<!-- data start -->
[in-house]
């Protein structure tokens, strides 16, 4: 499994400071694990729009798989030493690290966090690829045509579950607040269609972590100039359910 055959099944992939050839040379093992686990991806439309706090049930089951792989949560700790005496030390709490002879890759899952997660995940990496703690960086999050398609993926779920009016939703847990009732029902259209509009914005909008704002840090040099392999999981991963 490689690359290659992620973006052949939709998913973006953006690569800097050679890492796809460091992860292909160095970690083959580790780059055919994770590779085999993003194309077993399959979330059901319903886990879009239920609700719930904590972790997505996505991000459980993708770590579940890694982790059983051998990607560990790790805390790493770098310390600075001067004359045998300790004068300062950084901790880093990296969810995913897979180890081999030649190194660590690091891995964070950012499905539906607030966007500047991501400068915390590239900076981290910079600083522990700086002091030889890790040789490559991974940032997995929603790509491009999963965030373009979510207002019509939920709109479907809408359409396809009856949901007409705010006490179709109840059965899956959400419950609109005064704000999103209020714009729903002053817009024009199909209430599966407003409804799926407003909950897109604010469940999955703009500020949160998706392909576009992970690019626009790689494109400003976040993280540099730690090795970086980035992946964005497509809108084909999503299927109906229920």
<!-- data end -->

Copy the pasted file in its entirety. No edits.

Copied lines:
[in-house]
């Protein structure tokens, strides 16, 4: 499994400071694990729009798989030493690290966090690829045509579950607040269609972590100039359910 055959099944992939050839040379093992686990991806439309706090049930089951792989949560700790005496030390709490002879890759899952997660995940990496703690960086999050398609993926779920009016939703847990009732029902259209509009914005909008704002840090040099392999999981991963 490689690359290659992620973006052949939709998913973006953006690569800097050679890492796809460091992860292909160095970690083959580790780059055919994770590779085999993003194309077993399959979330059901319903886990879009239920609700719930904590972790997505996505991000459980993708770590579940890694982790059983051998990607560990790790805390790493770098310390600075001067004359045998300790004068300062950084901790880093990296969810995913897979180890081999030649190194660590690091891995964070950012499905539906607030966007500047991501400068915390590239900076981290910079600083522990700086002091030889890790040789490559991974940032997995929603790509491009999963965030373009979510207002019509939920709109479907809408359409396809009856949901007409705010006490179709109840059965899956959400419950609109005064704000999103209020714009729903002053817009024009199909209430599966407003409804799926407003909950897109604010469940999955703009500020949160998706392909576009992970690019626009790689494109400003976040993280540099730690090795970086980035992946964005497509809108084909999503299927109906229920």